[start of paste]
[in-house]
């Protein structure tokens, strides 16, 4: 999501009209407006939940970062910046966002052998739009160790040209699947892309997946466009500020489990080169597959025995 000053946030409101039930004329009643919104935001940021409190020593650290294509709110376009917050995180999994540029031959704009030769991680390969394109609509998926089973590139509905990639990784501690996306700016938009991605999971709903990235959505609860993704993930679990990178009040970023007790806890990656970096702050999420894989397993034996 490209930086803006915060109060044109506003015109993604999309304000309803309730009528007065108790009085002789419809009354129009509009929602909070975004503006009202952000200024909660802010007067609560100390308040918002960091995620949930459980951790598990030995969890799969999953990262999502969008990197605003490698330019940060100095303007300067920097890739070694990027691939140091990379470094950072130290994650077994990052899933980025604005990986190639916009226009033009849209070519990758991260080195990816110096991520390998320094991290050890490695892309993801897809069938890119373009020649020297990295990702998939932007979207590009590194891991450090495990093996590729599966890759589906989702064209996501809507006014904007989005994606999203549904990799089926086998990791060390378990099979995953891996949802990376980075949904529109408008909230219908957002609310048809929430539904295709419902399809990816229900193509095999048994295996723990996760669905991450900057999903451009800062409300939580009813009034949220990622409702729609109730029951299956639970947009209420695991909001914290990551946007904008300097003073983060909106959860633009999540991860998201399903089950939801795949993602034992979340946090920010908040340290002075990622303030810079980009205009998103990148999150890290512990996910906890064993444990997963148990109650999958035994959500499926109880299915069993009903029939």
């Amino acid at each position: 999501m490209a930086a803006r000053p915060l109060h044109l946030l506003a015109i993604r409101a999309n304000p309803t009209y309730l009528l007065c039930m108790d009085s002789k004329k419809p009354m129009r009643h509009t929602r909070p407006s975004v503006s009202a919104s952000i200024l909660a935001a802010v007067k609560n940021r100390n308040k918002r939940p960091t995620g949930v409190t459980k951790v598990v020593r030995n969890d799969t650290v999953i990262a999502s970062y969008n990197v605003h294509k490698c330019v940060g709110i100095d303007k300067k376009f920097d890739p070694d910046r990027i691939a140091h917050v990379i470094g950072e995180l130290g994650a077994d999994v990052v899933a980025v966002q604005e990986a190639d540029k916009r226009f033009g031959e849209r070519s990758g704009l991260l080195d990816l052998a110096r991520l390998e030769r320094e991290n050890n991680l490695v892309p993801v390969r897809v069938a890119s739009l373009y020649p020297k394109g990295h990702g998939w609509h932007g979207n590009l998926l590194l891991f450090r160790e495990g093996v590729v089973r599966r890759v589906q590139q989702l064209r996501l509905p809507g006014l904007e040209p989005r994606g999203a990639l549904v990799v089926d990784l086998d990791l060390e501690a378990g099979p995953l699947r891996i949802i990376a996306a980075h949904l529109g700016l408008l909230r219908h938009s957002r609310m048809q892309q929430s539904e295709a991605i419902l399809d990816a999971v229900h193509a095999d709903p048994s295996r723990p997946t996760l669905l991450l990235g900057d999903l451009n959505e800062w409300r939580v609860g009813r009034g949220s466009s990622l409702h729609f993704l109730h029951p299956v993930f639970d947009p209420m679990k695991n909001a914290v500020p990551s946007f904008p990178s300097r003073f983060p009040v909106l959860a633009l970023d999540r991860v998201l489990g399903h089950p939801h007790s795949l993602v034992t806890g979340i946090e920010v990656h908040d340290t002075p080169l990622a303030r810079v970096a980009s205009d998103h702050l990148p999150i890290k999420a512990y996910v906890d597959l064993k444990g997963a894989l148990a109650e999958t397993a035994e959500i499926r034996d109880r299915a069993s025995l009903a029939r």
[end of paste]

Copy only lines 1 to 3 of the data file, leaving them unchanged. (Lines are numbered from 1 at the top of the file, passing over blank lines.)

[in-house]
């Protein structure tokens, strides 16, 4: 999501009209407006939940970062910046966002052998739009160790040209699947892309997946466009500020489990080169597959025995 000053946030409101039930004329009643919104935001940021409190020593650290294509709110376009917050995180999994540029031959704009030769991680390969394109609509998926089973590139509905990639990784501690996306700016938009991605999971709903990235959505609860993704993930679990990178009040970023007790806890990656970096702050999420894989397993034996 490209930086803006915060109060044109506003015109993604999309304000309803309730009528007065108790009085002789419809009354129009509009929602909070975004503006009202952000200024909660802010007067609560100390308040918002960091995620949930459980951790598990030995969890799969999953990262999502969008990197605003490698330019940060100095303007300067920097890739070694990027691939140091990379470094950072130290994650077994990052899933980025604005990986190639916009226009033009849209070519990758991260080195990816110096991520390998320094991290050890490695892309993801897809069938890119373009020649020297990295990702998939932007979207590009590194891991450090495990093996590729599966890759589906989702064209996501809507006014904007989005994606999203549904990799089926086998990791060390378990099979995953891996949802990376980075949904529109408008909230219908957002609310048809929430539904295709419902399809990816229900193509095999048994295996723990996760669905991450900057999903451009800062409300939580009813009034949220990622409702729609109730029951299956639970947009209420695991909001914290990551946007904008300097003073983060909106959860633009999540991860998201399903089950939801795949993602034992979340946090920010908040340290002075990622303030810079980009205009998103990148999150890290512990996910906890064993444990997963148990109650999958035994959500499926109880299915069993009903029939």
């Amino acid at each position: 999501m490209a930086a803006r000053p915060l109060h044109l946030l506003a015109i993604r409101a999309n304000p309803t009209y309730l009528l007065c039930m108790d009085s002789k004329k419809p009354m129009r009643h509009t929602r909070p407006s975004v503006s009202a919104s952000i200024l909660a935001a802010v007067k609560n940021r100390n308040k918002r939940p960091t995620g949930v409190t459980k951790v598990v020593r030995n969890d799969t650290v999953i990262a999502s970062y969008n990197v605003h294509k490698c330019v940060g709110i100095d303007k300067k376009f920097d890739p070694d910046r990027i691939a140091h917050v990379i470094g950072e995180l130290g994650a077994d999994v990052v899933a980025v966002q604005e990986a190639d540029k916009r226009f033009g031959e849209r070519s990758g704009l991260l080195d990816l052998a110096r991520l390998e030769r320094e991290n050890n991680l490695v892309p993801v390969r897809v069938a890119s739009l373009y020649p020297k394109g990295h990702g998939w609509h932007g979207n590009l998926l590194l891991f450090r160790e495990g093996v590729v089973r599966r890759v589906q590139q989702l064209r996501l509905p809507g006014l904007e040209p989005r994606g999203a990639l549904v990799v089926d990784l086998d990791l060390e501690a378990g099979p995953l699947r891996i949802i990376a996306a980075h949904l529109g700016l408008l909230r219908h938009s957002r609310m048809q892309q929430s539904e295709a991605i419902l399809d990816a999971v229900h193509a095999d709903p048994s295996r723990p997946t996760l669905l991450l990235g900057d999903l451009n959505e800062w409300r939580v609860g009813r009034g949220s466009s990622l409702h729609f993704l109730h029951p299956v993930f639970d947009p209420m679990k695991n909001a914290v500020p990551s946007f904008p990178s300097r003073f983060p009040v909106l959860a633009l970023d999540r991860v998201l489990g399903h089950p939801h007790s795949l993602v034992t806890g979340i946090e920010v990656h908040d340290t002075p080169l990622a303030r810079v970096a980009s205009d998103h702050l990148p999150i890290k999420a512990y996910v906890d597959l064993k444990g997963a894989l148990a109650e999958t397993a035994e959500i499926r034996d109880r299915a069993s025995l009903a029939r």